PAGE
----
Recently, I came across an interesting problem with the type system I’m using in Whiley. Specifically, the problem relates to recursive types which are equivalent but not identical. Consider, for example, the following Whiley code:

define Link as { int data, LinkedList next } define LinkedList as null | Link

This is a fairly straightforward definition of a [[linked list]].

Now, the question is: *what is the type of a LinkedList?* To determine this, the compiler does a [[depth-first search]] from the `define`

point. So, starting from `LinkedList`

, it traverses into the body of the defintion, and then into the bodies of those datatypes it contains (i.e. `Link`

in this case). At some point during this traversal, it will encounter the name `LinkedList`

again, which signals a recursive data type. This traversal leads to the following (recursive) type:

X < null | {int data, X next} >

Here, the braces signify a recursive type on variable X. Such a type essentially captures an infinite number of concrete types, which can be obtained by unfolding. Some examples are

null {int data, null next} {int data, {int data, null next} next}

All of these are subtypes of the original recursive type.

Now, onto the problem at hand, which is nicely illustrated by the following Whiley code:

int length(LinkedList list): if list ~= Link: return 1 + length(list.next) else: return 0

This little example shows how to determine the length of a list. In particular, we use the `~=`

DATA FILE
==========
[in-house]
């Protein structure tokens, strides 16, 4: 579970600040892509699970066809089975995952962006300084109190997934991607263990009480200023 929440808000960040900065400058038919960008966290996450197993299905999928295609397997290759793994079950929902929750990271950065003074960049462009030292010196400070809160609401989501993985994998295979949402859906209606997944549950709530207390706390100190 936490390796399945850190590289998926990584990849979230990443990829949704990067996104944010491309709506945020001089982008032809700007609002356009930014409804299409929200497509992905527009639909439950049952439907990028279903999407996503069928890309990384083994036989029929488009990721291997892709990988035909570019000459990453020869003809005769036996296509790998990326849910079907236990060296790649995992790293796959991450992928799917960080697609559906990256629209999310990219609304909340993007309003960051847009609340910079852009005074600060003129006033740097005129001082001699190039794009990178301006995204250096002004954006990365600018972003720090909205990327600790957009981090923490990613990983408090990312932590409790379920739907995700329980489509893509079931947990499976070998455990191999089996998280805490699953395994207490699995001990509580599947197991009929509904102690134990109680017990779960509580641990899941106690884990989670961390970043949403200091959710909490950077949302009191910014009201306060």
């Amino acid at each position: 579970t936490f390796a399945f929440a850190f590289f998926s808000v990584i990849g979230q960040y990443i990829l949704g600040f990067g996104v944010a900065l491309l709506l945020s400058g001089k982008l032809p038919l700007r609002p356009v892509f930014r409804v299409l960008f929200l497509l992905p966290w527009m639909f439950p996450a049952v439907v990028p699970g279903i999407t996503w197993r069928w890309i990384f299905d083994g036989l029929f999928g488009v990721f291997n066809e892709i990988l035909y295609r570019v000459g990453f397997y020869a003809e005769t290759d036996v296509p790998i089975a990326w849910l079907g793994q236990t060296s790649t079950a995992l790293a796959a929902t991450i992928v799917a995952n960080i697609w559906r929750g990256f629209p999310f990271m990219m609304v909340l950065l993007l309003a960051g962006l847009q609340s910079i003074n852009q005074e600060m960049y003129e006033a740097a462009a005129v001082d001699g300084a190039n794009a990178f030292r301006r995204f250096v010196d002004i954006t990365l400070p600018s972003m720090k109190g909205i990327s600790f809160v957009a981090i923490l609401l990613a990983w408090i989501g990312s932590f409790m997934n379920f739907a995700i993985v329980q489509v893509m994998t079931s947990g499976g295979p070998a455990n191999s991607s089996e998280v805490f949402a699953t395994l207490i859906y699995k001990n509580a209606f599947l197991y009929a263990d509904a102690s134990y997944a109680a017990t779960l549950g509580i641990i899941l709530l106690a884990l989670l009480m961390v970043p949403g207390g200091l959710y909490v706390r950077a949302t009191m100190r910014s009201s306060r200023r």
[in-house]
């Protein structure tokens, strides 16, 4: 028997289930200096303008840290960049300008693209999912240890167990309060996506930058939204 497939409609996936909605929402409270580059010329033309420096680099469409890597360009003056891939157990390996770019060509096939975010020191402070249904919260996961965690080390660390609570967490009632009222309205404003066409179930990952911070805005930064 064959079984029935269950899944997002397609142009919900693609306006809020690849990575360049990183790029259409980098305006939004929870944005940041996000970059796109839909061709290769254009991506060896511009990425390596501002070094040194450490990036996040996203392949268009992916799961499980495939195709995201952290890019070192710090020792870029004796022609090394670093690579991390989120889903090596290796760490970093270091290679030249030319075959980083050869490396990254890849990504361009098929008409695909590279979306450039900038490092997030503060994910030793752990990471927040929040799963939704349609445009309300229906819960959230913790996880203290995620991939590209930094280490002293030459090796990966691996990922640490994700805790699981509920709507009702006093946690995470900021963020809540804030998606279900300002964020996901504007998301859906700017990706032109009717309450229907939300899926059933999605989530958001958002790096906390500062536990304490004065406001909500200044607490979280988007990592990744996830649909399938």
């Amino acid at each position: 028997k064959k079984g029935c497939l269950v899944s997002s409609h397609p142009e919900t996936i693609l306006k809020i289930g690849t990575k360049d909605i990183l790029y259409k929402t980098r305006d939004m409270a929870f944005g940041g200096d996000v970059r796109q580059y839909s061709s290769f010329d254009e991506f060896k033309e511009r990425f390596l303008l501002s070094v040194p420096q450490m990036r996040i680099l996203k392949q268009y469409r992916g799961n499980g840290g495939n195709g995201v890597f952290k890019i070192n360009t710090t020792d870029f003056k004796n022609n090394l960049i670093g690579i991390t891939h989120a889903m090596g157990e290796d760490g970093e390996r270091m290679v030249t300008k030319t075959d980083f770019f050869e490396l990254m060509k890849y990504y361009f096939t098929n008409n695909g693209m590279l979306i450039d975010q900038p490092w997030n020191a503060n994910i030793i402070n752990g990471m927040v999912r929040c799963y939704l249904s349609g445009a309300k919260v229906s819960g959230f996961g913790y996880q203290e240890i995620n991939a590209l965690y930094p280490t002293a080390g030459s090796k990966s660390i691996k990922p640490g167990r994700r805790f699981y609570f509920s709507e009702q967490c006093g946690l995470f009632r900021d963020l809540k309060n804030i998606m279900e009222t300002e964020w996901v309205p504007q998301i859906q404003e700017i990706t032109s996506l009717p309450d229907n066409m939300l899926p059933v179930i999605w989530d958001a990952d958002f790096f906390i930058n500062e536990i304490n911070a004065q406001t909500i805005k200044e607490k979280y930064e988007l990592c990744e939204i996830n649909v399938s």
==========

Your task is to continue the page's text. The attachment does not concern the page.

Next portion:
type test operation to check the runtime type of `list`

. What this doing is essentially checking whether `Link`

is a subtype of `LinkedList`

. The actual types in question are:

LinkedList ==> X < null | {int data, X next} > Link ========> Y < {int data, null|Y next} >

So, *how do we test whether one is the subtype of the other?* Well, this is the thing: *we need them to be the same, but they’re obviously not.*

To resolve this issue, we can normalise the recursive types. There are different ways this could be done, but for the moment I do it by *unfactoring* them. That is, by pulling out bits which are not recursive, like so:

X < null | {int data, X next} > =====> null | X < {int data, null|X next}>

The key is that the second component of the derived type is now identical to the type of `Link`

and we can now easily perform the subtype test.

Anyway, it’s not completely clear to me whether this unfactoring process is sufficient for all possible cases or, indeed, what the complexity class of subtype testing in the presence of recursive types like these is (hopefully, it’s at least decidable :). Digging around briefly, I did come across the following paper which seems related, but I need time to digest it properly:

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